Who are Leathermarket CBS?

The Leathermarket Community Benefits Society is a non-profit organisation formed in 2014 specifically to generate much needed genuinely affordable homes, led by local people for local people, on underused land on the Leathermarket JMB estates.  The CBS was established in response to local residents raising concerns about their housing need and the lack of truly affordable housing.

The primary objectives of the CBS are:

Achievements and performance

Since the completion of the CBS’s first 27 homes at Marklake Court in 2018, we have built on the many strengths of our community-led housing model and have seen considerable enthusiasm for moving forward with an expanded delivery programme of local, social-rent schemes.

The second CBS development on the former Joseph Lancaster nursery building, delivered 40 social rent homes – 6 mews houses and 34 flats, as well as new communal garden and play space for children – on the Lawson Estate, which completed in May 2022.  As was the case with the first CBS development at Marklake Court, it is a significant achievement that 100% of the new homes were let at social rent levels.

These homes were design in collaboration with the JMB and local residents. Delivery of these homes and community facilities have been made possible by support and funding from Southwark Council and the Greater London Authority (GLA).


The CBS was established in 2014 by dedicated members of the Leathermarket Joint Management Board (JMB), to address the pressing issue of affordable housing in our local area.

The Affordable Housing Group conducted a comprehensive survey of Leathermarket residents in February 2012, garnering 169 responses that yielded four significant conclusions:

  1. An overwhelming 94% of respondents believed that there should be a greater availability of genuinely affordable social housing in the JMB area.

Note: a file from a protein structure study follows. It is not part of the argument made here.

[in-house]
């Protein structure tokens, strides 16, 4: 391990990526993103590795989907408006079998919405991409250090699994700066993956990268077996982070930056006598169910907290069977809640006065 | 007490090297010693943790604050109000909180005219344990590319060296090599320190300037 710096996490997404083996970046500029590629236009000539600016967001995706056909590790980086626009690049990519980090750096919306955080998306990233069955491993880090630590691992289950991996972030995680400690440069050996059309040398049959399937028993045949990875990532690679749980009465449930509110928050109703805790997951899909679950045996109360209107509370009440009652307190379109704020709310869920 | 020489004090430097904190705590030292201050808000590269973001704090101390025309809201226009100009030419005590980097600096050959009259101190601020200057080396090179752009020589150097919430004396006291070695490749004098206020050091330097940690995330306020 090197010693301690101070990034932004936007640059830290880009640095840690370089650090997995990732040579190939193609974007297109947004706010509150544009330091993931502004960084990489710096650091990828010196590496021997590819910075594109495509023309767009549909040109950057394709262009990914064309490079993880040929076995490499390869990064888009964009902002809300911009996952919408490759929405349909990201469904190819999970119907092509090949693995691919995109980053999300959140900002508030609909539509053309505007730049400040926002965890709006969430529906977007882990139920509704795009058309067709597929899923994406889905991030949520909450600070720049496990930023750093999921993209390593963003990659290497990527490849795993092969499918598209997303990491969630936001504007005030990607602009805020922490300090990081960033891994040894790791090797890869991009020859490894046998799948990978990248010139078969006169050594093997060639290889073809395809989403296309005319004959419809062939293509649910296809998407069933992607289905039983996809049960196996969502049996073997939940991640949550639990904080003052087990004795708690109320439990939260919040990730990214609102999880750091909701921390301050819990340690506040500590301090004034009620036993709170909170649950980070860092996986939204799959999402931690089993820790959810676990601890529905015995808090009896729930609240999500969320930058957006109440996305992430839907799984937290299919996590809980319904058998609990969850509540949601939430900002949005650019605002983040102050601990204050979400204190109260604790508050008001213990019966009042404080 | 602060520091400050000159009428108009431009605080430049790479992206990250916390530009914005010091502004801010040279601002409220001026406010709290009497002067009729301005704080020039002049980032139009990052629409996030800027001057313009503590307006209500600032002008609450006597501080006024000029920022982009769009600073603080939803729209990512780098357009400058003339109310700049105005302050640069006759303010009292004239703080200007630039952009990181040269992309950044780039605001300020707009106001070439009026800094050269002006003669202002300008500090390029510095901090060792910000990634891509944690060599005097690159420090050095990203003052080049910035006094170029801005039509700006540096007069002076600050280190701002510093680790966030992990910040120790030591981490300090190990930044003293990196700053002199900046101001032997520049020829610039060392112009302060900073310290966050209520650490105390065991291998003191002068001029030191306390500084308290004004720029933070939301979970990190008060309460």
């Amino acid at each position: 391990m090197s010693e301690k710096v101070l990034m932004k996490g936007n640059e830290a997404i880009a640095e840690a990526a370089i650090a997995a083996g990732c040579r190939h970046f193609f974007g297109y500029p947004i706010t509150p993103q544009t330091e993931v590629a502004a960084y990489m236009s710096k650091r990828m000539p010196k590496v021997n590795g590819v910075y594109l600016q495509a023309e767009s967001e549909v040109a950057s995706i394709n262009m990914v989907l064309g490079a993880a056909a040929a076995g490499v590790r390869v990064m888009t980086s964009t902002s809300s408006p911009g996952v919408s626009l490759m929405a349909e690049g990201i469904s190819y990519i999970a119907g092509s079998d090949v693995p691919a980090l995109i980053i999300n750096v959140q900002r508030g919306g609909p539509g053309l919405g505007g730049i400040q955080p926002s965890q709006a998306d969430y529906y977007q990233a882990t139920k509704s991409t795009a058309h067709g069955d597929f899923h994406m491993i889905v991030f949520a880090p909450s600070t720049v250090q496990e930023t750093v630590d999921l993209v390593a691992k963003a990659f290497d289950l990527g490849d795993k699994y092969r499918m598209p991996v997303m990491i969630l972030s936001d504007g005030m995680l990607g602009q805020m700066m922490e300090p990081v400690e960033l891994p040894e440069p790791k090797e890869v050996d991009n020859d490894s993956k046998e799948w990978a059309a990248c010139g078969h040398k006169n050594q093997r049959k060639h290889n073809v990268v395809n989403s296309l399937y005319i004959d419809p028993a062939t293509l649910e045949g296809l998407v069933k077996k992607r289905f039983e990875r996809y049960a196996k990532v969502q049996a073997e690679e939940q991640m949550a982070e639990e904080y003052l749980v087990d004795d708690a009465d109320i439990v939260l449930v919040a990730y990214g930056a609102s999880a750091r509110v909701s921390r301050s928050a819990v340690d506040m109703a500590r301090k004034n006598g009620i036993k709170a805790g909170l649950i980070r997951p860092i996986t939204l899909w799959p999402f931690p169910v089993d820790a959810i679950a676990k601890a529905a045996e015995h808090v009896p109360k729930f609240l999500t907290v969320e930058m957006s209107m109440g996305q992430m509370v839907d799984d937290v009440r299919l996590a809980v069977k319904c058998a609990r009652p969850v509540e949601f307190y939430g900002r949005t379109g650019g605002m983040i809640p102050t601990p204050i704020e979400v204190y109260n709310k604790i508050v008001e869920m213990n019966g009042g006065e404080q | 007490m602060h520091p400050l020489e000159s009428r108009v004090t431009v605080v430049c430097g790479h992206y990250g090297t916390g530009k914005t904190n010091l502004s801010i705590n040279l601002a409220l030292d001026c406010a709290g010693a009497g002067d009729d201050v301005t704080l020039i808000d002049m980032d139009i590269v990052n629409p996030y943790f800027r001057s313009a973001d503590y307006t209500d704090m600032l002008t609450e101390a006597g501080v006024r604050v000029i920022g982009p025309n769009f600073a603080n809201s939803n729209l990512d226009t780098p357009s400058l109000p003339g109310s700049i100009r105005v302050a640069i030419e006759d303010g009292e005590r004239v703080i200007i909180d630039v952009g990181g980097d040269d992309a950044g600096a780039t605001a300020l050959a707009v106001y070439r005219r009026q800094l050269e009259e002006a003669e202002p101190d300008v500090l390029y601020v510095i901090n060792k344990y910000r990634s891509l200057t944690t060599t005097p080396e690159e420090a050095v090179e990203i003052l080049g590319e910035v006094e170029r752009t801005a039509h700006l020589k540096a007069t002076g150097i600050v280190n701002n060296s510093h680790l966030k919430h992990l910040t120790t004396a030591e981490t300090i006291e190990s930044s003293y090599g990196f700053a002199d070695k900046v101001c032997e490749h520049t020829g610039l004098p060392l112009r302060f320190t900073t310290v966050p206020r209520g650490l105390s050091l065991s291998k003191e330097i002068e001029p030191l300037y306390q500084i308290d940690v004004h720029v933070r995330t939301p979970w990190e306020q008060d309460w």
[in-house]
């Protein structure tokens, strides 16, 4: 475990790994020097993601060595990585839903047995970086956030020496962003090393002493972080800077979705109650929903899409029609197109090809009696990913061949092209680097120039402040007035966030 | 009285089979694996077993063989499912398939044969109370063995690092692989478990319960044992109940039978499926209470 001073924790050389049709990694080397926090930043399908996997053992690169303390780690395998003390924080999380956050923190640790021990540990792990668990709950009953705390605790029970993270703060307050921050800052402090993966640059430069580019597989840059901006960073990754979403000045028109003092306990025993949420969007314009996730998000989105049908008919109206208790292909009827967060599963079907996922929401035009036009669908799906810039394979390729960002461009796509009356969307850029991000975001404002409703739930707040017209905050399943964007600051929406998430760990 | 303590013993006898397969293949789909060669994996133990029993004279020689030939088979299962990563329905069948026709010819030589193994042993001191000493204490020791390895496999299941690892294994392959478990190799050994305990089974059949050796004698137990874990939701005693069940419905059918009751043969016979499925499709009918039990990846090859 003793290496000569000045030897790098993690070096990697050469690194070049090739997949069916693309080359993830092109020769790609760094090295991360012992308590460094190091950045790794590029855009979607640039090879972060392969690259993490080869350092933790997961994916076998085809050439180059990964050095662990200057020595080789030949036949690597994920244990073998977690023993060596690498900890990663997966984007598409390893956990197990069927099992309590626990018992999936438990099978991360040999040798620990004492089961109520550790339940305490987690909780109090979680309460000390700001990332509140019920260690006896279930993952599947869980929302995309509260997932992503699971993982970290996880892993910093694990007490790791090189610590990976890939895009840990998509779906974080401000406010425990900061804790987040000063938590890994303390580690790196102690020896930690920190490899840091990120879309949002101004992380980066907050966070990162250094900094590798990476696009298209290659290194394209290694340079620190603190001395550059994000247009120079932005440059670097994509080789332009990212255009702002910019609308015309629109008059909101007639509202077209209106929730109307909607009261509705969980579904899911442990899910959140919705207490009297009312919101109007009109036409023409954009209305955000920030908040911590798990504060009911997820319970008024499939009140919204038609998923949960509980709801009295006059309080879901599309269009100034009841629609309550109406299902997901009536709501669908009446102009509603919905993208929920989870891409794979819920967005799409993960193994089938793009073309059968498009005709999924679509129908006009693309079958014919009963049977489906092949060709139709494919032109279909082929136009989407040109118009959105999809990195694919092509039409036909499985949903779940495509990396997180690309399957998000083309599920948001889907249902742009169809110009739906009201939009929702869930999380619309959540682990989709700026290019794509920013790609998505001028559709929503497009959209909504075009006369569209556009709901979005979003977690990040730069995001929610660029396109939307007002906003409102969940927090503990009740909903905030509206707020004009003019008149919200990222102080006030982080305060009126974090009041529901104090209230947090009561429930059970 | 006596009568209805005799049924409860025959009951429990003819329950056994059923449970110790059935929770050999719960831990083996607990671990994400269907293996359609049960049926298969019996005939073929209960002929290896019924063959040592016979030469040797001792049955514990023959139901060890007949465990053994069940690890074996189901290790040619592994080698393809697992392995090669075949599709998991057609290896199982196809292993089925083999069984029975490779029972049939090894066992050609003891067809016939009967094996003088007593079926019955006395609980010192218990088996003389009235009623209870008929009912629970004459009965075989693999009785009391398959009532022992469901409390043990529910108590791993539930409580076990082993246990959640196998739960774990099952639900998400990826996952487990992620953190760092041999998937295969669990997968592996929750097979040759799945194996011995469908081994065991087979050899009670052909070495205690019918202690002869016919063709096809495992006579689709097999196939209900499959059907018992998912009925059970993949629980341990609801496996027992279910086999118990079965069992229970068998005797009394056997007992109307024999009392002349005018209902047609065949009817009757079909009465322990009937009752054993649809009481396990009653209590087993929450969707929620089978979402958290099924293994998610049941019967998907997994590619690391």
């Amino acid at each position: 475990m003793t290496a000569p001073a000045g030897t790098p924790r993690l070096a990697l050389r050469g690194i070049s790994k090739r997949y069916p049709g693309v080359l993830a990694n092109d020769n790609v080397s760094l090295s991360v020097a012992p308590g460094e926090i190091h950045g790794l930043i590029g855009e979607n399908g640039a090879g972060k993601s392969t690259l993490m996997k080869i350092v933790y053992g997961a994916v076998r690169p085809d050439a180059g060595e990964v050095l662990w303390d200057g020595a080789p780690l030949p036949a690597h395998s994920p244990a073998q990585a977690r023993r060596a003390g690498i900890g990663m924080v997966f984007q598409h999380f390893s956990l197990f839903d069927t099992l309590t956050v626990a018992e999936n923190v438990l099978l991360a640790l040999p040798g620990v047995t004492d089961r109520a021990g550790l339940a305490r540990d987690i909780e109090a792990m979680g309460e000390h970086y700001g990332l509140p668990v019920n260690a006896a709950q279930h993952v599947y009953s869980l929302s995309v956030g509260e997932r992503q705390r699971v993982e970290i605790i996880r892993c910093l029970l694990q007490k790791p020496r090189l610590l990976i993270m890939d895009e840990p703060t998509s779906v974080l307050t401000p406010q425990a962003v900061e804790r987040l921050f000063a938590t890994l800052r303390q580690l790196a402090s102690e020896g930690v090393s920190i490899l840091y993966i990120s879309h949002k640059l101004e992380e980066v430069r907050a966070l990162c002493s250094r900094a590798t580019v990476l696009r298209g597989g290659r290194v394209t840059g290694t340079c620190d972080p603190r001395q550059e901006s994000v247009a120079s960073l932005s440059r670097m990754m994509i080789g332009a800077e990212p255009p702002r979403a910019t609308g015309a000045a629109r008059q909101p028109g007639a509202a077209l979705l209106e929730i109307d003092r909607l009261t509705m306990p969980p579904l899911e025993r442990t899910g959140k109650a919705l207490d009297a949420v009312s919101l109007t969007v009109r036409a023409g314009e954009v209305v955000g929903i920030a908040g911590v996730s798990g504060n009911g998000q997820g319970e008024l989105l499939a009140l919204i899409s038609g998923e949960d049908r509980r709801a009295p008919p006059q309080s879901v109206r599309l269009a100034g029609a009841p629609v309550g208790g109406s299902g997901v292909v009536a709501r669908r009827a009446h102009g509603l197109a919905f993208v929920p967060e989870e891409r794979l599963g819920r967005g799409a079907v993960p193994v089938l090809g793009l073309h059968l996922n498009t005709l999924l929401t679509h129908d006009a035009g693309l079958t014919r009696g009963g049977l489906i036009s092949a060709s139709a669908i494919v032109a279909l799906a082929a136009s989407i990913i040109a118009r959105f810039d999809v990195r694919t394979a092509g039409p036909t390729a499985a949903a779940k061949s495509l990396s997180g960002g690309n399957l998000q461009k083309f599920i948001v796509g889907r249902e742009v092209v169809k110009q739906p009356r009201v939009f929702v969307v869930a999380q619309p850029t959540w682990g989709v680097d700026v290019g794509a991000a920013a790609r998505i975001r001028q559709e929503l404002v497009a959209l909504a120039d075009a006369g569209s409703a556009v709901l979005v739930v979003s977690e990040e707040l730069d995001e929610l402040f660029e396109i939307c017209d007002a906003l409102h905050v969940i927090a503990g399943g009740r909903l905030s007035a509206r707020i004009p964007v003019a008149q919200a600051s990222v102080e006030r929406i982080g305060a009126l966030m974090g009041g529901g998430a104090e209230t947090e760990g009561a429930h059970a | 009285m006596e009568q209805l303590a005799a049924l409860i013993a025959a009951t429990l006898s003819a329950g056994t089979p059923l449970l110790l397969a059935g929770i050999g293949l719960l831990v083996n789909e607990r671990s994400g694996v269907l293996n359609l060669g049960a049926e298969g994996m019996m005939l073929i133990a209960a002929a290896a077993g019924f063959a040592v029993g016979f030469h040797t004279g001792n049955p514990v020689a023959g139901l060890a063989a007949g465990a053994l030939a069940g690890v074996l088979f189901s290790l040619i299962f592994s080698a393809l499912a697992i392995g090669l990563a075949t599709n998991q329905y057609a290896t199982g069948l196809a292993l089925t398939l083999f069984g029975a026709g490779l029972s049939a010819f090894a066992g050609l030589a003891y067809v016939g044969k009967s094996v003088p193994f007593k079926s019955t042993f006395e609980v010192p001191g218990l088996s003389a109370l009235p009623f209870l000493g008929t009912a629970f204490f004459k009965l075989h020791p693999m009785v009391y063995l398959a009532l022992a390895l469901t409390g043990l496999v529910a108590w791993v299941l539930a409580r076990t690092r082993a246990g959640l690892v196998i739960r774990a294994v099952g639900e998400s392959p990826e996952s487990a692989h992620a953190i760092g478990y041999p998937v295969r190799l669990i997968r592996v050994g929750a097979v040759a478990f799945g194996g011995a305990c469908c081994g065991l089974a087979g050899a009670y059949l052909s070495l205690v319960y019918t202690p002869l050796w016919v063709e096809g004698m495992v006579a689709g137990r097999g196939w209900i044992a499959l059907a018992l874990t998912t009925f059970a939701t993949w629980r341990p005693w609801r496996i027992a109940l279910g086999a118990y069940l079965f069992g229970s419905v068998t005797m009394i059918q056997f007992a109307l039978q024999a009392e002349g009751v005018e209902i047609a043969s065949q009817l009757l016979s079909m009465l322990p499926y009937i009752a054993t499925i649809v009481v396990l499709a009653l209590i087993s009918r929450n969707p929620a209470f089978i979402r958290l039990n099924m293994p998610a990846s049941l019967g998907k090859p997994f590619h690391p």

2. A remarkable 85% expressed support for constructing social housing on unused or underutilized land within their estate.
  3. A strong 77% emphasized the importance of staying in the JMB area, with 38% actively involved in local community groups.
  4. An astounding 93% of residents could not afford rents exceeding £200 per week or the maximum amount covered by housing benefits.

Additionally, the survey revealed critical information regarding the financial and family circumstances of Leathermarket JMB tenants:

  1. An overwhelming 99% of households reported a housing income of less than £30,000.
  2. A significant 55% were registered for re-housing with the Council.
  3. Another 10% described themselves as being in housing need but were not registered with the Council.
  4. A substantial 70% of homes indicated overcrowding, compared to an average of 35% across Southwark as a whole.
  5. A striking 56% lacked funds for a deposit if they wished to buy a property.
  6. An astonishing 85% would not have the financial means for a deposit if they wished to rent privately.

The Affordable Housing Group’s research also found that by 2012 a significant reduction in council-rent housing on the JMB estates because: